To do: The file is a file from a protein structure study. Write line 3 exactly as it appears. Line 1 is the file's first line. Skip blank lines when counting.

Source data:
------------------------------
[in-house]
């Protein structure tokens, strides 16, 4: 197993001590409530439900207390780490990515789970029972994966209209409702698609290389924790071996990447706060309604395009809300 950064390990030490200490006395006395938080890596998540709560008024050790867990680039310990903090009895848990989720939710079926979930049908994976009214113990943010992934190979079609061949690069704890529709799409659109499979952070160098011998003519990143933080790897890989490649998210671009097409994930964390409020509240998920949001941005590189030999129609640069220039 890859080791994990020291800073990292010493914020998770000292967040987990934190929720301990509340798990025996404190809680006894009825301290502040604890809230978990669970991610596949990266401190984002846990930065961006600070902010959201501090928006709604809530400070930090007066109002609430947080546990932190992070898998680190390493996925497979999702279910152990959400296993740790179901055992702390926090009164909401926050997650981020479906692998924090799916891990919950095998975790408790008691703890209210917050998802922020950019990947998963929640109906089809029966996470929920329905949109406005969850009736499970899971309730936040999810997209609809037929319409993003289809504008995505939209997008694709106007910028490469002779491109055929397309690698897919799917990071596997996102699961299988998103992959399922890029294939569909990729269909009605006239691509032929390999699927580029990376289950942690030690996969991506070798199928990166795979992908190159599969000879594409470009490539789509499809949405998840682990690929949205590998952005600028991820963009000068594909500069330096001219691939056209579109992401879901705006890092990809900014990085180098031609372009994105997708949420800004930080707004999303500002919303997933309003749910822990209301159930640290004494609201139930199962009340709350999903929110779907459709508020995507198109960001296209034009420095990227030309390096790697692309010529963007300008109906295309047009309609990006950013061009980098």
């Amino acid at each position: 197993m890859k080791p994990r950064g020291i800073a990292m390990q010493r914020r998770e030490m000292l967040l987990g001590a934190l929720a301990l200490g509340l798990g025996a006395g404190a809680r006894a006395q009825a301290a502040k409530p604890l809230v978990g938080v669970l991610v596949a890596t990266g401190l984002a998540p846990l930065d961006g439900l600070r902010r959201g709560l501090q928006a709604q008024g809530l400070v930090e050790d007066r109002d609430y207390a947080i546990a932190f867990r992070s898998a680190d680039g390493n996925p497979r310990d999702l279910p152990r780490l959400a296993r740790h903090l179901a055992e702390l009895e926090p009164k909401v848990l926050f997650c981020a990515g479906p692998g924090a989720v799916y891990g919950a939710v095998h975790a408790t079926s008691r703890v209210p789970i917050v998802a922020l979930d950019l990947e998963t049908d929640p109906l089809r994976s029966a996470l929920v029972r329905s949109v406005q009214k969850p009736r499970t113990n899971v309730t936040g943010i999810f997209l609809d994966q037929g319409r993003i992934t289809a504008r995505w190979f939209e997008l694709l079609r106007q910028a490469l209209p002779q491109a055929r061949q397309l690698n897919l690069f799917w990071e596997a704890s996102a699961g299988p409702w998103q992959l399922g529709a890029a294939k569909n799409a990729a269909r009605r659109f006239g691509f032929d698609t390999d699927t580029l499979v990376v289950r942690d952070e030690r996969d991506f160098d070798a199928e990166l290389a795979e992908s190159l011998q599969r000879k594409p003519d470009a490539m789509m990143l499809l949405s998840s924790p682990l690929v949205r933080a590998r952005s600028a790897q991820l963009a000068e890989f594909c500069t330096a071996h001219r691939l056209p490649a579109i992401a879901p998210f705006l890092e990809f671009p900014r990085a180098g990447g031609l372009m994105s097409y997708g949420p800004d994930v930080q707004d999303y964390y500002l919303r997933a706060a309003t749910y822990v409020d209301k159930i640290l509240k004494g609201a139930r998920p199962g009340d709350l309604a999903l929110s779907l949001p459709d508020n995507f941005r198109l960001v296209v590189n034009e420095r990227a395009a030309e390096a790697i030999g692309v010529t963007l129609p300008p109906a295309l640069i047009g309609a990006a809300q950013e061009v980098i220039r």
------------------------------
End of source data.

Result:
């Amino acid at each position: 197993m890859k080791p994990r950064g020291i800073a990292m390990q010493r914020r998770e030490m000292l967040l987990g001590a934190l929720a301990l200490g509340l798990g025996a006395g404190a809680r006894a006395q009825a301290a502040k409530p604890l809230v978990g938080v669970l991610v596949a890596t990266g401190l984002a998540p846990l930065d961006g439900l600070r902010r959201g709560l501090q928006a709604q008024g809530l400070v930090e050790d007066r109002d609430y207390a947080i546990a932190f867990r992070s898998a680190d680039g390493n996925p497979r310990d999702l279910p152990r780490l959400a296993r740790h903090l179901a055992e702390l009895e926090p009164k909401v848990l926050f997650c981020a990515g479906p692998g924090a989720v799916y891990g919950a939710v095998h975790a408790t079926s008691r703890v209210p789970i917050v998802a922020l979930d950019l990947e998963t049908d929640p109906l089809r994976s029966a996470l929920v029972r329905s949109v406005q009214k969850p009736r499970t113990n899971v309730t936040g943010i999810f997209l609809d994966q037929g319409r993003i992934t289809a504008r995505w190979f939209e997008l694709l079609r106007q910028a490469l209209p002779q491109a055929r061949q397309l690698n897919l690069f799917w990071e596997a704890s996102a699961g299988p409702w998103q992959l399922g529709a890029a294939k569909n799409a990729a269909r009605r659109f006239g691509f032929d698609t390999d699927t580029l499979v990376v289950r942690d952070e030690r996969d991506f160098d070798a199928e990166l290389a795979e992908s190159l011998q599969r000879k594409p003519d470009a490539m789509m990143l499809l949405s998840s924790p682990l690929v949205r933080a590998r952005s600028a790897q991820l963009a000068e890989f594909c500069t330096a071996h001219r691939l056209p490649a579109i992401a879901p998210f705006l890092e990809f671009p900014r990085a180098g990447g031609l372009m994105s097409y997708g949420p800004d994930v930080q707004d999303y964390y500002l919303r997933a706060a309003t749910y822990v409020d209301k159930i640290l509240k004494g609201a139930r998920p199962g009340d709350l309604a999903l929110s779907l949001p459709d508020n995507f941005r198109l960001v296209v590189n034009e420095r990227a395009a030309e390096a790697i030999g692309v010529t963007l129609p300008p109906a295309l640069i047009g309609a990006a809300q950013e061009v980098i220039r």